Scribbler is launching a SupportBlackDesigners campaign next month (August) to support the black card publishers it currently stocks, highlight the retailer’s diverse offering to customers as well as to encourage other black artists to get in touch.
In addition, the retailer has made a conscious decision to feature more diversity in its banners, on social media posts and the emailers it sends out to the public.
This forms just part of Scribbler’s ongoing drive to better reflect the diversity of our nation in the greeting cards that are widely available.
As Aisling Crosland, head of design at Scribbler told PG Buzz, while Scribbler has been working with diverse designers for some time, “recent events have definitely been a catalyst for us to review what we are doing and push to do more.”
Having attended the recent GCA Diversity in Greeting Cards meeting (https://www.pgbuzz.net/gca-meeting-brought-publishers-and-retailers-together-to-discuss-diversity-in-the-industry-and-initiate-progress-on-this-front/), at which many black publishers shared their frustrations at the difficulties of finding cards that cater for the black community in mainstream retail, Aisling realised “it isn’t enough to just have the cards, we also need to be making a conscious effort to promote them!”
Scribbler’s SupportBlackDesigners campaign, which starts in a few weeks, will involve the retailer promoting black-owned publishers, including Kazvare Made It, Huetribe, KitsCH Noir, among others.
“We want to make sure we are giving these designers a platform to have their work seen, letting customers know the we have these cards (not just having them buried away somewhere) and to encourage other black designers to know they can send their work to Scribbler and if it’s right for our customers it will be accepted,” explains Aisling.
Using Scribbler’s ‘print on demand’ facility, as well as paying the designers an industry leading royalty rate for the designs, the retailer is to donate the profits from these cards to a charity selected by the designers themselves. “This isn’t a charity partnership but rather us using the profits to give back to a cause that is important to our designers,” clarified Aisling.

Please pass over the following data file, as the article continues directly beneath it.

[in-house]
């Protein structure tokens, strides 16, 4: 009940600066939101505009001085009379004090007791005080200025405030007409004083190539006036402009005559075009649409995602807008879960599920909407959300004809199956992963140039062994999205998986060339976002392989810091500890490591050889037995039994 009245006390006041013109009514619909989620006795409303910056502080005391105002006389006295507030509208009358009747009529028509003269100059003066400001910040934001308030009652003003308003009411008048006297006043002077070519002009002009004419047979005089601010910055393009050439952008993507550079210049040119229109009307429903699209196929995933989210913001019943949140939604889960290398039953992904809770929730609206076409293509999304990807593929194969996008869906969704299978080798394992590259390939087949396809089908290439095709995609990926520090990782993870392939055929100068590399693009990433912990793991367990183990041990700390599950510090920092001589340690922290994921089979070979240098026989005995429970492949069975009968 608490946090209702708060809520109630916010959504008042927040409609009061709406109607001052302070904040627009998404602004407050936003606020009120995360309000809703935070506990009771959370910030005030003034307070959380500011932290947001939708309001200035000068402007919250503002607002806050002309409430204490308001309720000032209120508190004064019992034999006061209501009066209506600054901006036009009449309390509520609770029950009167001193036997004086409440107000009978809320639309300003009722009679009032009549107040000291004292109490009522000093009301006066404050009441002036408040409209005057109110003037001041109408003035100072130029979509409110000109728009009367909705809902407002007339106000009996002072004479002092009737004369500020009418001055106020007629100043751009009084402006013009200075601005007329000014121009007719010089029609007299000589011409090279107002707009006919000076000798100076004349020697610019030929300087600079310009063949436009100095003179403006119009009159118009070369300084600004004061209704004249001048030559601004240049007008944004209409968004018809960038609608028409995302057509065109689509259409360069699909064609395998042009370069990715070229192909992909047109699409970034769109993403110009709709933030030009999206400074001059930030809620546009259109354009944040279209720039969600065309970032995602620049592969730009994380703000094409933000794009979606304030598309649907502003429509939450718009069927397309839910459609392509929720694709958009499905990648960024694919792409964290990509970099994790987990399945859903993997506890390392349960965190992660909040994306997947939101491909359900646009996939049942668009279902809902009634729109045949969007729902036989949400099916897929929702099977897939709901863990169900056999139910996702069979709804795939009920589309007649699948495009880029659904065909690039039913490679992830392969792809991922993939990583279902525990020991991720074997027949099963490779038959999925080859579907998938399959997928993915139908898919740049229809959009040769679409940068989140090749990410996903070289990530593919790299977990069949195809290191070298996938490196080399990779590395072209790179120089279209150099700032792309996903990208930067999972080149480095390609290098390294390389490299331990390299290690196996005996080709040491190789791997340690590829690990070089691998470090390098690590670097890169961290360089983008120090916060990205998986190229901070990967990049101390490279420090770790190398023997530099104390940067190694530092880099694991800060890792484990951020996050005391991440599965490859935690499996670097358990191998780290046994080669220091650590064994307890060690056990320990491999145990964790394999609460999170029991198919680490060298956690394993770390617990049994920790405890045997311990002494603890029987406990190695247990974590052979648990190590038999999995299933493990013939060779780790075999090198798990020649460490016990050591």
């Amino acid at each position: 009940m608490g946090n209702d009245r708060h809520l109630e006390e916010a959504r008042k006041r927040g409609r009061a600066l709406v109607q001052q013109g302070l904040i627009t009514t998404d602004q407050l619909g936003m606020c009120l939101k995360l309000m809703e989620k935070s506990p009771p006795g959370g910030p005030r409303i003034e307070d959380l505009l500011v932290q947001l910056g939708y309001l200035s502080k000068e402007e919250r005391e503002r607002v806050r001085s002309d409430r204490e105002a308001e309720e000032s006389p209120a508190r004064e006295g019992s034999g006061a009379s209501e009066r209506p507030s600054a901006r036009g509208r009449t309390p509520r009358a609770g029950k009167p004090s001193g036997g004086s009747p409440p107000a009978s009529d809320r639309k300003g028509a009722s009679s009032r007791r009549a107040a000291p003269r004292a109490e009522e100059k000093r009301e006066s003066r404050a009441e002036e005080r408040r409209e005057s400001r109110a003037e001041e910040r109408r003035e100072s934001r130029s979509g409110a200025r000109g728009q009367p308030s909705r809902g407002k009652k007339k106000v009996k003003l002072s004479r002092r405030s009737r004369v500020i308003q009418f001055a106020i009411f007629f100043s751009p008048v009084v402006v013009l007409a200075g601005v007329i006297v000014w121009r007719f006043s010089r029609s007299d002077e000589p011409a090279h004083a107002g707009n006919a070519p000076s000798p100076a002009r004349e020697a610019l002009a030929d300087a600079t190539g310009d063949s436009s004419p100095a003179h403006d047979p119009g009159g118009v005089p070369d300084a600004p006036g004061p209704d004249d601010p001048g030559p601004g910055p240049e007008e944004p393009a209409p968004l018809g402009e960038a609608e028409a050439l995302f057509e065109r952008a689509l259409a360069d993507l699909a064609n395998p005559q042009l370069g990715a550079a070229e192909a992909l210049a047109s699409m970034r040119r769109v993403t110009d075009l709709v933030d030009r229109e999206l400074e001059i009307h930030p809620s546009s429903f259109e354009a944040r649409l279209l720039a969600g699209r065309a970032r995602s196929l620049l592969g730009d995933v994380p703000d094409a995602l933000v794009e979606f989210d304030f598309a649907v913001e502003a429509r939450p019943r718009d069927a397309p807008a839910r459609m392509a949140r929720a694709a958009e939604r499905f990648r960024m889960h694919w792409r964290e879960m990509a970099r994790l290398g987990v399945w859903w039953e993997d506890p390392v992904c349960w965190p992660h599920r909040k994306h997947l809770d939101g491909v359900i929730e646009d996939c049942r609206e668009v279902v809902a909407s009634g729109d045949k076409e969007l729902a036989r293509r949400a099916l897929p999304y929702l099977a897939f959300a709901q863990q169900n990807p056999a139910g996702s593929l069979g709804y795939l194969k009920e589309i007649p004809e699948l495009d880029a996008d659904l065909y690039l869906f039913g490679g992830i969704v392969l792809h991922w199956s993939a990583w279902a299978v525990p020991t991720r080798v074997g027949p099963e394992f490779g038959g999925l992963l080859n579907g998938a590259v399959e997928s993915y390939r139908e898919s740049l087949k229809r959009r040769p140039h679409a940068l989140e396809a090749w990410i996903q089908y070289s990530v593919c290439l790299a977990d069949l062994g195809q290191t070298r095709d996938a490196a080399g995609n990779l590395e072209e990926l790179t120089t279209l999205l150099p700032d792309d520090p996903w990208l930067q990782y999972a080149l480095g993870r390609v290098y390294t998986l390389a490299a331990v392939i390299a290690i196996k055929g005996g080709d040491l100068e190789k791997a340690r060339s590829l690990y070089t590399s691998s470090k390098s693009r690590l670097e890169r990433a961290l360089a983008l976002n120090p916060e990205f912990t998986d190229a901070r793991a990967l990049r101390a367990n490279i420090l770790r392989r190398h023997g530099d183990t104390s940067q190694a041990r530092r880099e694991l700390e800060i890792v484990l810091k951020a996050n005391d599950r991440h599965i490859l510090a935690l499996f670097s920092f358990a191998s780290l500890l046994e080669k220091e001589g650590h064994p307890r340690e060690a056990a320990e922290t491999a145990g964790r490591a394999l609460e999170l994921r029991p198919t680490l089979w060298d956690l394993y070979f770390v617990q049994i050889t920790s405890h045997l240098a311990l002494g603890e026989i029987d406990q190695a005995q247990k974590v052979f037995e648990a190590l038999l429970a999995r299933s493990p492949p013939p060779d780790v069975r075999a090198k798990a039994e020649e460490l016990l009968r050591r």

The retailer will also use its online presence to share more ‘face behind the cards’ stories of the publishers to inform the public of the cards on sale in Scribbler’s physical stores via its POD model. This worked well with its activity to support Cherelle Brown, founder of KitsCH Noir recently (https://www.pgbuzz.net/scribbler-supports-kitsch-noirs-celebrateblackmen-campaign/)
“As we are limited for space in stores we want to use our site to make sure everyone is given a fair chance for their cards to be seen and ultimately make it into store and increase the diversity and number of black designers represented in our stores,” states Aisling.
Scribbler is also in the process of launching a new range of photo upload cards for customers across various occasions and will make sure that the stock images for these cards (although they are replaced by the customer for their own image) show a variety of diversity.
“It’s great to see other retailers too making a stand for diversity,” said Aisling, referring to PG Buzz’s coverage of Waterstones’ recent announcement (https://www.pgbuzz.net/waterstones-card-department-initiates-change-on-the-diversity-front/) and Card Factory’s stated intent to do more on this front (https://www.pgbuzz.net/card-factory-moves-towards-better-representation-of-diversity-in-its-card-selection/).
“We want to make seeing diversity on our cards just part of the norm rather than the anomaly and starting with something as simple as our photo upload cards seemed like a no brainer,” says Aisling. “These are just starting steps for us, we hope in the right direction but we know we won’t always get it right. We’re incredibly grateful to our designers for educating and working with us on this and are always open to feedback on how we could be working better or differently.”